In that, that’s, that’s exactly right. And one of the things you talk about here, though, is looking at your marketing plan, right? It falls into sort of your sales tips, and you use a drone, as an example. So if you’re an entrepreneur, right, you certainly can work your network first. You can build your contacts, you can follow everything. But ultimately, you have to reach beyond that. Yeah. If you’re doing it for the first time, how do you start to and you have guidance in the book I know, right? But how do you start to find that confidence to ask those questions?

Harry Brelsford 26:01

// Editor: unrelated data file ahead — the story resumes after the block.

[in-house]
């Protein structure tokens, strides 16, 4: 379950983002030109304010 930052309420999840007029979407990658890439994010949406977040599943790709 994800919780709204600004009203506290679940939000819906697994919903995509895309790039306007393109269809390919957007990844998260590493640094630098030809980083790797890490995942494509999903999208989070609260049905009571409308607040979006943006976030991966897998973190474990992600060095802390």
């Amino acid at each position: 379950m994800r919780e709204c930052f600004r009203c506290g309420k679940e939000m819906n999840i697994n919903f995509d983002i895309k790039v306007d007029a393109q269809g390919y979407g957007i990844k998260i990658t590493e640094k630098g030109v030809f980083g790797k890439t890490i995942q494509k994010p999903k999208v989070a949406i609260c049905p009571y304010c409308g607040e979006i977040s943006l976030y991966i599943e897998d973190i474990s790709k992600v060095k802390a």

Those questions as in Give me an example of what questions I might be asking because I went off on drone.

Tim Kubiak 26:08
drone. Hey, you’re the one that wrote drone buddy. No, geeks or geeks. So he talks about to use another modern vernacular, people say find your tribe, right? It’s a lot of times a social media guy. So he’s your tribe. Mine’s on LinkedIn. By the way, I do the other stuff. But

Unknown Speaker 26:25
yes,

Tim Kubiak 26:25
right. Mike are like the people I do business with. They’re on LinkedIn. If you’re an entrepreneur, and you’re in that space, right, how do you find if you’re looking at reaching out beyond whether it’s your current LinkedIn network? Or maybe your fitness model and an influencer? I will never be that. Right? How do you find the right place to go start to build those contacts? The traditional way? In the book, you use list brokers as an example? Right? If it’s a real I’m what, what what, what should you be asking yourself?

Harry Brelsford 26:59